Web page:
Thermogenesis is a process of converting nutrient calories into the heat energy essential for body homeostasis, that is, thermoregulation, maintaining healthy metabolism, and body weight control. Phytotherapy Research | Medicinal Chemistry Journal | Wiley Online Library.

In the human body, excess energy intake is stored in the form of fat in the adipose tissue and during energy scarcity, this fat is released into the blood stream as fatty acids and used by other body tissues as a source of energy []. As such, the adipose tissue is considered an important energy store in healthy humans and serves as an essential regulator of energy balance and glucose homeostasis []. There are two types of adipose tissues in the human bodies; brown adipose tissue (BAT) and white adipose tissue (WAT). WAT is the most abundant and important energy storage in the form of triglycerides, while BAT is important in energy regulation through thermogenesis, which is important in heat generation in response to cold environments. Molecular Regulation of Adipogenesis and Potential Anti-Adipogenic Bioactive Molecules - PMC (

The UCP1-mediated uncoupling of the respiratory chain in mitochondria ultimately produces the metabolic heat or thermogenesis. Phytotherapy Research | Medicinal Chemistry Journal | Wiley Online Library. Uncoupling protein 1 (UCP1) has been discovered as a possible target for obesity treatment because of its widespread distribution in the inner mitochondrial membrane of brown adipose tissue (BAT) and high energy expenditure capabilities to burn calories as heat. UCP1 is dormant and does not produce heat without activation as it is inhibited by purine nucleotides. However, activation of UCP1 via either direct interaction with the UCP1 protein, an increase in the expression of UCP1 genes or the physiological production of fatty acids can lead to a rise in the thermogenesis phenomenon. UCP1 activation: Hottest target in the thermogenesis pathway to treat obesity using molecules of synthetic and natural origin - PubMed (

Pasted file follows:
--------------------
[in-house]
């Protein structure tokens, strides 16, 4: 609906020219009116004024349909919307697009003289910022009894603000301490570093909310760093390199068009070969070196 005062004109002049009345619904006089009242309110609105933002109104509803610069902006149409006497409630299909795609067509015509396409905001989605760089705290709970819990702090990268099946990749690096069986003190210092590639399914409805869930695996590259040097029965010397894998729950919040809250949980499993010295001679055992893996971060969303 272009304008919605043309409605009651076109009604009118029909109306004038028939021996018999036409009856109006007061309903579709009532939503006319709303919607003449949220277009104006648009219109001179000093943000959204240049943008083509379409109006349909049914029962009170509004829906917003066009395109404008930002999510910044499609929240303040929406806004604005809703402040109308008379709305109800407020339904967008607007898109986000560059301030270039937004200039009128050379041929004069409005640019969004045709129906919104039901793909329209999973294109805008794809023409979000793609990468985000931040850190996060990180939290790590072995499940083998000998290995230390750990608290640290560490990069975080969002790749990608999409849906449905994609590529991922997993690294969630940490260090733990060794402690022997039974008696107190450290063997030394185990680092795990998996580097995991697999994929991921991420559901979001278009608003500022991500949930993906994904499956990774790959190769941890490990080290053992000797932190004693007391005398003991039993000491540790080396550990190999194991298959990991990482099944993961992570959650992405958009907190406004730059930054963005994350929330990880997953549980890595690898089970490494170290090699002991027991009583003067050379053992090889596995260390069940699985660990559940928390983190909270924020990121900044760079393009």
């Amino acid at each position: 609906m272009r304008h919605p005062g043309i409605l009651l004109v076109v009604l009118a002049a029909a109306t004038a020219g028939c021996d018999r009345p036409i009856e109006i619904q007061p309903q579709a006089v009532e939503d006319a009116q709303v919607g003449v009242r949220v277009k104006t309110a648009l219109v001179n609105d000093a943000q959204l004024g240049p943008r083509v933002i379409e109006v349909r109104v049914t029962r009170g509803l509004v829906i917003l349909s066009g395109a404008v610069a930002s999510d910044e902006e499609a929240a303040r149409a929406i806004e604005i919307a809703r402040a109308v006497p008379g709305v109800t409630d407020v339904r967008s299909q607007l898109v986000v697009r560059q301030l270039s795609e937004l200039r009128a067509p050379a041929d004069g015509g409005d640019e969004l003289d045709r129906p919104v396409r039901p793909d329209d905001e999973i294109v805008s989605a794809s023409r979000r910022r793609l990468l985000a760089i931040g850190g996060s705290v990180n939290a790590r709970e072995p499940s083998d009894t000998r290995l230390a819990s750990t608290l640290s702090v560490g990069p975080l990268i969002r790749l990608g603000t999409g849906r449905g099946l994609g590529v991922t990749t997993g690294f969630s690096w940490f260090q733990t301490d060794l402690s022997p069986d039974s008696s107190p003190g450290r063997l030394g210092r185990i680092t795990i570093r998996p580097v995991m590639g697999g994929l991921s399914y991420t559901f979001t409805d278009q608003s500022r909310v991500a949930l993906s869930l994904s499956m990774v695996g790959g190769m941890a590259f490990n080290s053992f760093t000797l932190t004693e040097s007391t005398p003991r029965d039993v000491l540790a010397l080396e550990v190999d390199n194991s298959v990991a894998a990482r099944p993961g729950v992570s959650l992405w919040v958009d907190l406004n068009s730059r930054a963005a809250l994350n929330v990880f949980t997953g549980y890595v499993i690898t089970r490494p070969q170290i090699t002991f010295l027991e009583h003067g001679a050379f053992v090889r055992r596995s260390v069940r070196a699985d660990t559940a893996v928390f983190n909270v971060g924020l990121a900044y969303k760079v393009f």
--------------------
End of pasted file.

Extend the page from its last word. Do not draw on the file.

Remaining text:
1.) UCP1 activation: Hottest target in the thermogenesis pathway to treat obesity using molecules of synthetic and natural origin

2.) A Review of Natural Stimulant and Non-stimulant Thermogenic Agents

3.) Natural Bioactive Compounds as Potential Browning Agents in White Adipose Tissue

4.) Reduced thermogenesis in obesity

5.) Brown adipose tissue thermogenesis and obesity

6.) Role of thermogenesis in the regulation of energy balance in relation to obesity

7.) βAR Signaling Required for Diet-Induced Thermogenesis and Obesity Resistance

8.) Targeting thermogenesis in brown fat and muscle to treat obesity and metabolic disease

9.) Combating Obesity With Thermogenic Fat: Current Challenges and Advancements

10.) Regulation of adipocyte thermogenesis: mechanisms controlling obesity